Hello, everyone! A listener, Ron, sent me a question.

He asked me, “Hey, my company doesn’t have a sales enablement group. Do we need one?” Well, Ron, that’s a great question.

The need for sales enablement really depends on your sales team and who is doing what to support sales. Chances are, I would say that you already have sales enablement type of functions in your company, but it’s really not called sales enablement. Does that make sense? Probably it’s part of sales, operations, it’s part of marketing or it’s part of the product marketing team. They are jobs being done, but it’s just not necessarily calling it sales enablement.

For example, most of the sales enablement is about training sales on how to sell and to know the products or even onboard them when they start. Someone or a group of people are probably already doing that. Right? In some cases, marketers are working very closely with inside sales to supply them messaging, sales collateral, a sales deck, or email templates to enable the sales team. Maybe you have marketing people pretty much stay on top of that and doing a certain function or portion of a sales enablement job, but they are not part of the sales team.

Part of sales is about making sure that sales have necessary sales tools and the processes so they can do their jobs.

And that can also be part of a sales enablement or sales operations job. Possibly somebody is already working on sales tools and sales process sourcing and also implementation.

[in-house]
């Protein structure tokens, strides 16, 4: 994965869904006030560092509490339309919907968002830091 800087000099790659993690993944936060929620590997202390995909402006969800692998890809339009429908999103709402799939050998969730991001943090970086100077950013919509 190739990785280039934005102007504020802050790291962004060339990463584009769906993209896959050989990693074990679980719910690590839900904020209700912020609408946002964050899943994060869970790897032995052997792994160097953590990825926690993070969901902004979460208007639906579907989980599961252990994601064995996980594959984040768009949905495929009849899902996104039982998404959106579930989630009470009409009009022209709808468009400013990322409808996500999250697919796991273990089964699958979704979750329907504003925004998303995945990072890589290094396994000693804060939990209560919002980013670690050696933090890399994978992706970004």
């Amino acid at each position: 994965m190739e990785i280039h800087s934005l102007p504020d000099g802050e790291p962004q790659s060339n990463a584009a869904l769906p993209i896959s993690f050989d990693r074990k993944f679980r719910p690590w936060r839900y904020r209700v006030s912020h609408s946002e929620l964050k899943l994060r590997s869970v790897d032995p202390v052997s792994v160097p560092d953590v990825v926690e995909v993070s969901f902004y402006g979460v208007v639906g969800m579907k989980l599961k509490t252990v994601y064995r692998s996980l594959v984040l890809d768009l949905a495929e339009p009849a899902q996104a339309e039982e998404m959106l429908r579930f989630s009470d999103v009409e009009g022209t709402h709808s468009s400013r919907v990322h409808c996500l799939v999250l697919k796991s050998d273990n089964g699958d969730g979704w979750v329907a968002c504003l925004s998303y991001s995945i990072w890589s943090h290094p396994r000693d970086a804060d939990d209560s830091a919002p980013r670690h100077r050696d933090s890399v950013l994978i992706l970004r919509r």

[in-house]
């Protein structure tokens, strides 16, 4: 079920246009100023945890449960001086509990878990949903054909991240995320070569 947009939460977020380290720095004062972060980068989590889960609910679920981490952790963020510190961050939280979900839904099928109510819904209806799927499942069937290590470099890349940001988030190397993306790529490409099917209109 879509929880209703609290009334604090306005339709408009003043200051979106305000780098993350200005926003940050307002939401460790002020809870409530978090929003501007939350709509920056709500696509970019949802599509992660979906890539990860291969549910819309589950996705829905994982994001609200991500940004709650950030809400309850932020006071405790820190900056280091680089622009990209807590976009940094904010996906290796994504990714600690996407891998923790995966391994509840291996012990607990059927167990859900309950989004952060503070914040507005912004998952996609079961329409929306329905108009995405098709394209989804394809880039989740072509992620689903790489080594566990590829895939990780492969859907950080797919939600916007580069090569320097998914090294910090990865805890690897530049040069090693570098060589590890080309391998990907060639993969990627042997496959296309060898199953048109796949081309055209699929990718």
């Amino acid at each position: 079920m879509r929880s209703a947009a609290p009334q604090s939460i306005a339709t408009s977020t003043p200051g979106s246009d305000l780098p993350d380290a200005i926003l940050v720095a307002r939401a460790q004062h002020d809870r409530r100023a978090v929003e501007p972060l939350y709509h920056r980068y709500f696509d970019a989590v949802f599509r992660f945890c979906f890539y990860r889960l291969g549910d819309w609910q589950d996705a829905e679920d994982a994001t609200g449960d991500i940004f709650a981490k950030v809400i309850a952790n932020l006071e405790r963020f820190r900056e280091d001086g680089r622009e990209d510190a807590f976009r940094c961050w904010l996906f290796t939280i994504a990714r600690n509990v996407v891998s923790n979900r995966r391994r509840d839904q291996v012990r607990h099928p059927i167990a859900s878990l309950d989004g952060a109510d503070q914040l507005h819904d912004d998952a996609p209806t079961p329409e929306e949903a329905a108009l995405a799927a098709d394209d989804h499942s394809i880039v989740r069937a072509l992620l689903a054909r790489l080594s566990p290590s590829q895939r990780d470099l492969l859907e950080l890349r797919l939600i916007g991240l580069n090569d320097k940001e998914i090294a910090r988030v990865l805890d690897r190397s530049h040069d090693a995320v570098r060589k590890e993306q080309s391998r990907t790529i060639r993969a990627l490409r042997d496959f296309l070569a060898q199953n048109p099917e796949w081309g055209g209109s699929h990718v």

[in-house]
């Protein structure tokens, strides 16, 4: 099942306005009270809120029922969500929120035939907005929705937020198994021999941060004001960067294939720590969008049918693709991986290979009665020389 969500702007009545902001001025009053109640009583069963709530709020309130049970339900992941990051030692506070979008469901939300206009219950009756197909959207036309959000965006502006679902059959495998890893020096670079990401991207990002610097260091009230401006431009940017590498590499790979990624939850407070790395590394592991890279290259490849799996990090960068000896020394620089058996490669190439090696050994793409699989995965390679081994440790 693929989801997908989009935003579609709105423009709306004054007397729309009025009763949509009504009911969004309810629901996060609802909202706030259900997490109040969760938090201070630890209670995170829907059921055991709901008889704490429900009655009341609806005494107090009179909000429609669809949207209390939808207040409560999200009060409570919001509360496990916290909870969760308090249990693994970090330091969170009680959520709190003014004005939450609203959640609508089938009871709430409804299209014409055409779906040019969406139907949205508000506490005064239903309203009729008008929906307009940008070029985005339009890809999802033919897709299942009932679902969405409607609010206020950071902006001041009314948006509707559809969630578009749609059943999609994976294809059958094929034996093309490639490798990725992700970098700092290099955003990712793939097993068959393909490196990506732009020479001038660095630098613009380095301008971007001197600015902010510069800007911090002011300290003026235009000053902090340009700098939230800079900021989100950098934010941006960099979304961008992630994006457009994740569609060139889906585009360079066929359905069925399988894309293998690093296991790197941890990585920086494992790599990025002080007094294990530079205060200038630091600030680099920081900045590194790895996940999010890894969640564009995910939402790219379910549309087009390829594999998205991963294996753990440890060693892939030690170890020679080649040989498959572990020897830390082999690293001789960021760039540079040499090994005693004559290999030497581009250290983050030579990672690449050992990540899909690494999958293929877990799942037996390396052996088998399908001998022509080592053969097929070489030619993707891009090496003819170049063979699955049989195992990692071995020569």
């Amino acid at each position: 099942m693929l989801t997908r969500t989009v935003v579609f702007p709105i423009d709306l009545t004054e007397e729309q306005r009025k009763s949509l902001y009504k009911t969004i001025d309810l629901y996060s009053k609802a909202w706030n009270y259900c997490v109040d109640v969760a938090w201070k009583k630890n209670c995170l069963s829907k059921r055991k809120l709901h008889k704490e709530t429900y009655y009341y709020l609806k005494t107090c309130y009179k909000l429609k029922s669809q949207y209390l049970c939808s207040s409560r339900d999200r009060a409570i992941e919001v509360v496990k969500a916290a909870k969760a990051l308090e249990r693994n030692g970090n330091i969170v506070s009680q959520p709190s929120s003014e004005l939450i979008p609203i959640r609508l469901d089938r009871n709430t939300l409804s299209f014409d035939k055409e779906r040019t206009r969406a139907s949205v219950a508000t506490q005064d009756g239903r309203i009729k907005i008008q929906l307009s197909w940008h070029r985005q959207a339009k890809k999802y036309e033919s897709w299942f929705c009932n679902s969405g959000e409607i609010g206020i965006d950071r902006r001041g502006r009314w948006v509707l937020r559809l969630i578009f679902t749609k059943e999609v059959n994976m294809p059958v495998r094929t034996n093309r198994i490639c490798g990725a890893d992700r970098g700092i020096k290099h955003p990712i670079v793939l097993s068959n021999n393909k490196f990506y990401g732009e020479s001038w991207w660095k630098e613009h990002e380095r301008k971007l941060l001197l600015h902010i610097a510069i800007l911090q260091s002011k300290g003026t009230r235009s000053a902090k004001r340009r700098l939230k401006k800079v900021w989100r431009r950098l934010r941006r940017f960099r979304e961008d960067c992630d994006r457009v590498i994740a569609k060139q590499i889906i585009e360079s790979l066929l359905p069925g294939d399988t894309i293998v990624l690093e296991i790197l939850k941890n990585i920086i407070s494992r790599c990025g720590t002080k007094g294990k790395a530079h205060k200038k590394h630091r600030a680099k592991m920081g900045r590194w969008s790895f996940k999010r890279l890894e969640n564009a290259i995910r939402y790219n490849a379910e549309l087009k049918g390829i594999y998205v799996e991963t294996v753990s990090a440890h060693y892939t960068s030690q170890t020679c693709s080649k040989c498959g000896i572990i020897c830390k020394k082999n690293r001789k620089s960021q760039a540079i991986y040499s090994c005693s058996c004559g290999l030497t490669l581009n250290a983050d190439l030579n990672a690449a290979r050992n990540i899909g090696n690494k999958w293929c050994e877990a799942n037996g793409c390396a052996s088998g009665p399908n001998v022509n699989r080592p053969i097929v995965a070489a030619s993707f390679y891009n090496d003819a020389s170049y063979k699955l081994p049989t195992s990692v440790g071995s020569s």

I suggest that you check who is doing what and how the sales team is supported to determine if you need a sales enablement group. As I said, sales enablement is defined differently by different companies. Also, many companies have sales supports being done by different internal groups. Right? Kind of like a virtual team: marketing is working on collateral finance, maybe helping on sales forecast, HR is working on sales incentive. They are all doing their job to support sales.

You need to identify the gaps that the sales need help and then determine who should do it.

If you can get other stakeholders to do it, great. If not, do you need to hire someone or build a team? And that’s pretty much a headcount and budget discussion with the management.

So I hope I answer your question, Ron. Do you have a sales enablement team in your company? And what do they do? Share that with me.

If you enjoy my podcast, I’d appreciate it if you leave a 5-star review on Apple Podcasts or my website: If you think this is useful, please share it with your colleagues and friends. I also love to hear from my listeners. Join my Facebook Community Build Your Marketing Skills to Get Ahead. I’d answer any marketing questions you had—I mean any marketing questions. You ask, I answer.

See you there. Have a great week.


Enjoy the podcast? Subscribe to the show on your favorite podcast platform or leave a 5-star review and subscribe to Apple Podcasts.

If you prefer watching a video, I also have a YouTube Channel, check it out and subscribe.

If you want to keep on expanding your knowledge, sales, B2B sales enablement, and marketing check out some of my previous podcast episodes.

Sales Enablement: Where to Start as a Marketer?

What is Sales Enablement Planning?

Who Owns Sales Enablement and B2B Marketing

What can Pam Didner do for you?

Being in the corporate world for 20+ years and having held various positions from accounting and supply chain management, and marketing to sales enablement, she knows how corporations work. She can make you and your team a rock star by identifying areas to shine and do better. She does that through private coaching, keynote speaking, workshop training, and hands-on consulting. Contact her or find her on LinkedIn and Twitter. A quick note: Check out her new 90-Day Revenue Reboot, if you are struggling with marketing.